How many times have you uttered the phrase, "I wish I'd thought of that"?
It often seems that certain people have the power to formulate creative, inspired ideas, but the truth is, you and I are just as capable as the next person.
Sure, unleashing your creativity isn't always easy -- especially when you're brainstorming in a group setting.
In order to keep your business competitive and have more productive brainstorms, you need to account for different personality types, points of view, and preferred ways of learning.
To help you hold more meaningful group brainstorms, embrace the following tips and tricks. From icebreakers to games to free tools, you're sure to find an approach that gets the wheels turning for your team.
How to Have More Productive Group Brainstorms
1) Allow people to submit ideas anonymously.
It's a paranoia shared by all human species: What will other people think?
When it comes to brainstorming, sometimes our wildest, craziest, most unrealistic ideas happen to be our best ones. Unfortunately, many of them never see the light of day, as we are often plagued by our unproductive obsession with what might happen if we speak up.
Best defined by the concept of evaluation apprehension, this all-too-common anxiety can suck the innovation right out of your group brainstorm. To combat it, consider asking members of the group to submit ideas anonymously before the meeting.
If you're looking for a handy tool to help simplify collecting anonymous suggestions, check out Free Suggestion Box. This easy-to-use website lets you set up a suggestion box, share the box's unique URL with your teammates, and collect their honest feedback without revealing their identities. Check it out:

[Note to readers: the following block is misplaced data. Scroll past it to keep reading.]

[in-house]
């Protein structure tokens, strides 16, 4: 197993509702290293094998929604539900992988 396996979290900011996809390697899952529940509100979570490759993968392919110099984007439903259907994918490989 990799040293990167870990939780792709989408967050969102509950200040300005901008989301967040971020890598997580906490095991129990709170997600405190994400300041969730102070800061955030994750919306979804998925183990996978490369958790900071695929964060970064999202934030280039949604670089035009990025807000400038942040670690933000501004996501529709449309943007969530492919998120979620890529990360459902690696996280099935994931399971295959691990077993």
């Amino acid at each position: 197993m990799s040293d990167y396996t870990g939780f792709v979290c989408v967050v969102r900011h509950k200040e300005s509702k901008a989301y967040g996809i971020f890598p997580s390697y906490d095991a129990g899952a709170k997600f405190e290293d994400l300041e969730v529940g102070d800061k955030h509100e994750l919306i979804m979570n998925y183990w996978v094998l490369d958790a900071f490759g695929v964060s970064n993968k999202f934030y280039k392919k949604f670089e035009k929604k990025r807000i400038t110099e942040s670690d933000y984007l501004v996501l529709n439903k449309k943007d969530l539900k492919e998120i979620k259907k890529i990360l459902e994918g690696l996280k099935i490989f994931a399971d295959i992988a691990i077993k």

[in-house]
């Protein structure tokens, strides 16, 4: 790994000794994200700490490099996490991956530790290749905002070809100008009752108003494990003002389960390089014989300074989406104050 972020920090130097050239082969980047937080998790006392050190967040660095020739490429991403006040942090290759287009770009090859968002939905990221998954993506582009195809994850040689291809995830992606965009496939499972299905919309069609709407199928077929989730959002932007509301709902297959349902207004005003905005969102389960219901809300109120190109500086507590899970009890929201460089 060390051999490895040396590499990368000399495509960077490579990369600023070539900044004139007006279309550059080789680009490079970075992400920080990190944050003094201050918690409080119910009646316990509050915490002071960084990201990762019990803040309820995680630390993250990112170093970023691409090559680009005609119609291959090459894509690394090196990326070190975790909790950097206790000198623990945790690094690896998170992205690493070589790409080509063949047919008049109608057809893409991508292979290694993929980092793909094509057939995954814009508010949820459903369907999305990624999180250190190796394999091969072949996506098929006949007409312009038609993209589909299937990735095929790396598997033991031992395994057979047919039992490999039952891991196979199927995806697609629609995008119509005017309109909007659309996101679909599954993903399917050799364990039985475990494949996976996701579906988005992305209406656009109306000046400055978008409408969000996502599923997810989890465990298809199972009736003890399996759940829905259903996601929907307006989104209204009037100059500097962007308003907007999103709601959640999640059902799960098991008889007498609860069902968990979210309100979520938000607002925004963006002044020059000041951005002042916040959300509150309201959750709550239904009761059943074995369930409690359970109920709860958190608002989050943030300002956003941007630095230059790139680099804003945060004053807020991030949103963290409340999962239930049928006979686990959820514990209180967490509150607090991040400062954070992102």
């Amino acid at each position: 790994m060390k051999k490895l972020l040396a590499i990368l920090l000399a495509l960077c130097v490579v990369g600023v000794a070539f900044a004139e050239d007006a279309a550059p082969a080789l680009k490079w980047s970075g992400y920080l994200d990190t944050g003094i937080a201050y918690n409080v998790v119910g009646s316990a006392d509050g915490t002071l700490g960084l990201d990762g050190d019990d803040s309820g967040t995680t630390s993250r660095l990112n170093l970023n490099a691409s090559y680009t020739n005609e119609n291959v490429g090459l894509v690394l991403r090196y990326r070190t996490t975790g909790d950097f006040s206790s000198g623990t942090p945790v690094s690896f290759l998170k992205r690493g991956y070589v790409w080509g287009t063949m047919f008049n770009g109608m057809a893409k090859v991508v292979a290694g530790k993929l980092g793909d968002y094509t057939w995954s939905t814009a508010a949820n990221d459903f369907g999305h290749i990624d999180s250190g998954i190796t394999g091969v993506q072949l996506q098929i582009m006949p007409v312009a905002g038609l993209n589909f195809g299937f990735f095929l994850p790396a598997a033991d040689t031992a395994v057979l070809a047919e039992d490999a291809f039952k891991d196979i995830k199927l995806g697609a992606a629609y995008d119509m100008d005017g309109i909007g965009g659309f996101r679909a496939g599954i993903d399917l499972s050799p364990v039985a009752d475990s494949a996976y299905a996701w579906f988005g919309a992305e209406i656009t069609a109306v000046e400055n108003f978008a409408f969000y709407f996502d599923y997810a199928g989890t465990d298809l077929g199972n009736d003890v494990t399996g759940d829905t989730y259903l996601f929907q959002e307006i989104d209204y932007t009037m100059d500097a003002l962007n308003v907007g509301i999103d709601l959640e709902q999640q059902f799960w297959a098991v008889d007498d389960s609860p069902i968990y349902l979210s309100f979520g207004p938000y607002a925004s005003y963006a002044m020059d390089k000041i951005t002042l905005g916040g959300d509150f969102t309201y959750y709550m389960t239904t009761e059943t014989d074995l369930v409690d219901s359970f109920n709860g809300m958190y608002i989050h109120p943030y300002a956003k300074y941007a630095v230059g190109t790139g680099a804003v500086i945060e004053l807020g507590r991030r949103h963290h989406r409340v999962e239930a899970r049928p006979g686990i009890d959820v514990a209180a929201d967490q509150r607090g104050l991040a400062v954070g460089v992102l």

2) Ask people to come prepared.
While it may seem obvious, often times people come to brainstorms without having put much thought into the topic at hand. This can lead to a lot of awkward silences and a lot less creative thinking.
"What the most creative companies do is tell the members of the group to come up with lists of ideas before they come to the brainstorming session. What the group is really powerful for is exchanging ideas and then having ideas bump up against one another and merge in surprising new ways that any one person might not have thought of on their own," notes creativity expert Keith Sawyer.
In other words, by asking group members to bring a few ideas to the table, you create a launching point for more ideas to surface. To enforce this, you might want to pass around a spreadsheet for collecting ideas prior to the meeting.
3) Gamify it.
Move over brainstorming, there's a new technique in town: Gamestorming.
Interested in trying it out in your next group brainstorm? Here are a few exercises:
- Squiggle Birds: Want to stretch your visual thinking muscles? This activity will help you do just that. [Learn How to Play]
- Draw Toast: Need a fun way to get people warmed up and thinking systematically? Ask them how to make toast. [Learn How to Play]
- Carousel: If you're looking to come up with a fresh solution to a problem, this quick exercise will help you gather and share insight from all points of view. [Learn How to Play]
4) Start with an icebreaker.
When you're jumping from meeting to meeting, getting in the right frame of mind to think creatively can be challenging. You're thinking about your social media engagement, budgeting issues, and unanswered emails, all while also trying to bring something constructive to the table.
Depending on the focus of your brainstorm, there are a ton of interesting icebreakers you can kick off your meeting with. For example, if you're brainstorming idea for a particular demographic, PR Daily suggests that you ask the group to pretend that they are planning a party for the audience you're looking to reach. They should determine specific details -- venue, playlist, menu, theme, etc. -- in order to get in the mindset of the group you're targeting.
Another option? Word association. Help your group start thinking about the bigger picture by creating a word web of terms that relate to your challenge or promotion. From here, you can identify patterns and trends that will prove useful when developing ideas.